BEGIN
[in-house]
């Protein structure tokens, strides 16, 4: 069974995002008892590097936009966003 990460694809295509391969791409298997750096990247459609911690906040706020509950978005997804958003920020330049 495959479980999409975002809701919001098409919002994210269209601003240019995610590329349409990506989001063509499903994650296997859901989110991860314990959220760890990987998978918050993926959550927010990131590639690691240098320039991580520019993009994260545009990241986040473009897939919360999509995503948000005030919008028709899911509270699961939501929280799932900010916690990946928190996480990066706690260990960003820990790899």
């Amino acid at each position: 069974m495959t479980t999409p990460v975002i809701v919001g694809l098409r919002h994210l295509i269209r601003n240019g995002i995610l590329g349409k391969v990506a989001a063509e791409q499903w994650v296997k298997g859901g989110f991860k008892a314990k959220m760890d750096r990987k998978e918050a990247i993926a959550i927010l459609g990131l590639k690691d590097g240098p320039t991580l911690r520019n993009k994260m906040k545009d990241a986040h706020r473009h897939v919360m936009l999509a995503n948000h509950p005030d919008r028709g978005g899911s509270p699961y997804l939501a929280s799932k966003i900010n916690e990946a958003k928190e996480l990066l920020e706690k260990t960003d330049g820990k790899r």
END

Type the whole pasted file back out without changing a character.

[in-house]
């Protein structure tokens, strides 16, 4: 069974995002008892590097936009966003 990460694809295509391969791409298997750096990247459609911690906040706020509950978005997804958003920020330049 495959479980999409975002809701919001098409919002994210269209601003240019995610590329349409990506989001063509499903994650296997859901989110991860314990959220760890990987998978918050993926959550927010990131590639690691240098320039991580520019993009994260545009990241986040473009897939919360999509995503948000005030919008028709899911509270699961939501929280799932900010916690990946928190996480990066706690260990960003820990790899």
């Amino acid at each position: 069974m495959t479980t999409p990460v975002i809701v919001g694809l098409r919002h994210l295509i269209r601003n240019g995002i995610l590329g349409k391969v990506a989001a063509e791409q499903w994650v296997k298997g859901g989110f991860k008892a314990k959220m760890d750096r990987k998978e918050a990247i993926a959550i927010l459609g990131l590639k690691d590097g240098p320039t991580l911690r520019n993009k994260m906040k545009d990241a986040h706020r473009h897939v919360m936009l999509a995503n948000h509950p005030d919008r028709g978005g899911s509270p699961y997804l939501a929280s799932k966003i900010n916690e990946a958003k928190e996480l990066l920020e706690k260990t960003d330049g820990k790899r």